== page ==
The government of India has recently proposed to pass a bill to establish an All-India Judicial Service (AIJS) to recruit officers for subordinate courts through an entrance test. The provision of an all-India judicial service (AIJS) on the lines of the Indian Administrative Service and the Indian Police Service was mooted soon after Independence. In the present times, the idea of AIJS is being proposed in the backdrop of judicial reforms, especially to check persisting vacancies in judiciary and pendency of cases. The establishment of AIJS is a positive step, but faces many constitutional and legal hurdles.
The AIJS was first proposed by the 14th report of the Law Commission in 1958. The 42nd Constitutional amendment in 1976 amended Article 312 (1) empowering Parliament to make laws for the creation of one or more All-India Services, including an AIJS, common to the Union and the States. Under Article 312, Rajya Sabha is required to pass a resolution supported by not less than two-thirds of its members present and voting. Thereafter, Parliament has to enact a law creating the AIJS. This means no constitutional amendment will be required for establishment of AIJS.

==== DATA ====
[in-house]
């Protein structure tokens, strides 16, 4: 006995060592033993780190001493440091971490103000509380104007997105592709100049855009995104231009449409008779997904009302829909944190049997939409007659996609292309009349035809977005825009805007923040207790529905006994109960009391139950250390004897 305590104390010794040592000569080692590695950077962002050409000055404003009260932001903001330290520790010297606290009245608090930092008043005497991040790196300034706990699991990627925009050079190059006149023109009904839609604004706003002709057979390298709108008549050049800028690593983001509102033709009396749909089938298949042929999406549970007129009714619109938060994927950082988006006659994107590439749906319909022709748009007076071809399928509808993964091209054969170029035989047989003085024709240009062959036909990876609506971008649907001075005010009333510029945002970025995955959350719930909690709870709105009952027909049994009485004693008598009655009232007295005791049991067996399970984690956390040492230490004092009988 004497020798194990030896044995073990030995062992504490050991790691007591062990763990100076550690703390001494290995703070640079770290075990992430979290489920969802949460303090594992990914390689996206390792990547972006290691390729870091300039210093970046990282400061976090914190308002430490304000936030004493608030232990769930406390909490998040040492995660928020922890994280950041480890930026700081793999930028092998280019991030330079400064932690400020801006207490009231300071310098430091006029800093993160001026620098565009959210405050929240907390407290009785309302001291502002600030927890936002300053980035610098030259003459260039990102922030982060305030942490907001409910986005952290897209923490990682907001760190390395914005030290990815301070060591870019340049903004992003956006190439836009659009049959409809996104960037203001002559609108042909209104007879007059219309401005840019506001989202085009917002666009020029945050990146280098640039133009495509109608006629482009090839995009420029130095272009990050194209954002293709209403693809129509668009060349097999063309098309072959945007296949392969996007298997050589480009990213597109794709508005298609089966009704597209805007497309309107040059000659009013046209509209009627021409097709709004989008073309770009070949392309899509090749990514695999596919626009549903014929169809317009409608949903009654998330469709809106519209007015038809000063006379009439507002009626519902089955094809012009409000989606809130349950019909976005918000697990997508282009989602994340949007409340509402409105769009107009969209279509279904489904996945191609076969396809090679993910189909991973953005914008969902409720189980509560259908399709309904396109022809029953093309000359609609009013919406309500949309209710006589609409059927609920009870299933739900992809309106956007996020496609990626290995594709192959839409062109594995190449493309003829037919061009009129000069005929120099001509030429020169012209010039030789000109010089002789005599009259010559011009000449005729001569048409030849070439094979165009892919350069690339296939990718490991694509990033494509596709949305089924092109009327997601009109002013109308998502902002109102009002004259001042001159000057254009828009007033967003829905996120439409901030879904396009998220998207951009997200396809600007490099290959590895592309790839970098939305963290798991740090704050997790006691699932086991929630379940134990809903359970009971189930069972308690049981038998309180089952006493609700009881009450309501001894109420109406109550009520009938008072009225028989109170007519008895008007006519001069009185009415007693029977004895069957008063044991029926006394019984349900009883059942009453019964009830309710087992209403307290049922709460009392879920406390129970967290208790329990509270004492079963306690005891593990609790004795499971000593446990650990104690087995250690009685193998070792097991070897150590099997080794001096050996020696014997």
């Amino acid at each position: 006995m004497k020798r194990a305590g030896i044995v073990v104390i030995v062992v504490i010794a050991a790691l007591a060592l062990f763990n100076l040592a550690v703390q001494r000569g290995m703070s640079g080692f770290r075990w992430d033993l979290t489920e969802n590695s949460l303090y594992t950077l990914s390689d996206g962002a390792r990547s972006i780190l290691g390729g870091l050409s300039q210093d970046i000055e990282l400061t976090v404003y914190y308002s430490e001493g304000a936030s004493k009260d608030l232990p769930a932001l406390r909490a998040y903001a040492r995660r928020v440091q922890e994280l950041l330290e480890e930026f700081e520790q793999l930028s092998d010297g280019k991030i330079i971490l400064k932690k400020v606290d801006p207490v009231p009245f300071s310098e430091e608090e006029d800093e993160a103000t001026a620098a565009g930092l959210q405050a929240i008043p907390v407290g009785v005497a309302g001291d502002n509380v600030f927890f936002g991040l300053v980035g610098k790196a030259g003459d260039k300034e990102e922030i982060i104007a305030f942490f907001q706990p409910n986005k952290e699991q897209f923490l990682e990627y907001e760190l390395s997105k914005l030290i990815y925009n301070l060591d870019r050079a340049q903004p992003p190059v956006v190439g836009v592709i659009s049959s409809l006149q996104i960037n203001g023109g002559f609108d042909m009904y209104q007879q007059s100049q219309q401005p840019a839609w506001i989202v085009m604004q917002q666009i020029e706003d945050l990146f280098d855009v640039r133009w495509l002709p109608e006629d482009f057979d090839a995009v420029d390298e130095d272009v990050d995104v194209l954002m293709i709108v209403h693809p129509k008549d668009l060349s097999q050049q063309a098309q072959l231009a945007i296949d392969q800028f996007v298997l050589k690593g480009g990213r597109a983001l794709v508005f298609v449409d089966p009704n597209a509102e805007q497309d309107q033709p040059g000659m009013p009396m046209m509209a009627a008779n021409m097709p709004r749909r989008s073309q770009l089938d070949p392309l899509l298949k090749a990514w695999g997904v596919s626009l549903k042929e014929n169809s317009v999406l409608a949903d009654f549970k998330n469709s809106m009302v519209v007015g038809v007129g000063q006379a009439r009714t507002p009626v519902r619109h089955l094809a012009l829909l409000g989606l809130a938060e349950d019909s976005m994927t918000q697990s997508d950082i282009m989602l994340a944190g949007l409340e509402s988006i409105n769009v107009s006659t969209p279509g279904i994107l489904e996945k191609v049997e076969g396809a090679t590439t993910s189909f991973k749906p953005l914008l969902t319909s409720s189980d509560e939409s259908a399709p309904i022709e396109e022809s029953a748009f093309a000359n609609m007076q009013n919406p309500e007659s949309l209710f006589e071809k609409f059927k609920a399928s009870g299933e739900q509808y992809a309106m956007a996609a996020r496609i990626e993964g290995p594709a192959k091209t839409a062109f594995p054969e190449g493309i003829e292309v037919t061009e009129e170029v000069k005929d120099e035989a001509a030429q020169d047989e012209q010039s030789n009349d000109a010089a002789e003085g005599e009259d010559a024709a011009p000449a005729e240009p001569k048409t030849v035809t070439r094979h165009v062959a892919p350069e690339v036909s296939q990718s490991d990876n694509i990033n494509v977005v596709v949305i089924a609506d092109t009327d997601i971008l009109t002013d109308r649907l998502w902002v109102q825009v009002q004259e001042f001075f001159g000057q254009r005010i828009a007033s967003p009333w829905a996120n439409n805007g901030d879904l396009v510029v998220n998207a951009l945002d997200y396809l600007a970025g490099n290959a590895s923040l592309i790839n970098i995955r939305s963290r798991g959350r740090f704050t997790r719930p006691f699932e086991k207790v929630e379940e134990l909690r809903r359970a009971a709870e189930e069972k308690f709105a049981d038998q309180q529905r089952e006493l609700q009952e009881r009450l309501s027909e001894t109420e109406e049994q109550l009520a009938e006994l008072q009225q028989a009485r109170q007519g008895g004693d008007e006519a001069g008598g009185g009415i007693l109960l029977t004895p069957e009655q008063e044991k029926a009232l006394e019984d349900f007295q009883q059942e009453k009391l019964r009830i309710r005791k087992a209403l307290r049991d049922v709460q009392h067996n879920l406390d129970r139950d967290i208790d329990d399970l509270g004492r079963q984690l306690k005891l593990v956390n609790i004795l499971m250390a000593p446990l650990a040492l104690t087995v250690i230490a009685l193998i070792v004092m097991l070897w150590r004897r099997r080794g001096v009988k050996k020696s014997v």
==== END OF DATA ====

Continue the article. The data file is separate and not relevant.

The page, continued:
The advantages of forming an All India Judicial Service includes:
- Creating an all India judicial service will help in making the judicial system more professional, accountable and equitable.
- In the absence of an all Indian judicial service it is very difficult to maintain the required strength of the judges in the district courts and the high courts. Currently, there are all the sanctioned posts are not filled up in the district courts. An all India judiciary would help fill up the vacant seats and thus help in speedy delivery of justice and hence decrease and eliminate the age-old problem of pendency of cases in the Indian courts.
- Recruitment through Union Public Service Commission can help make the selection process very transparent.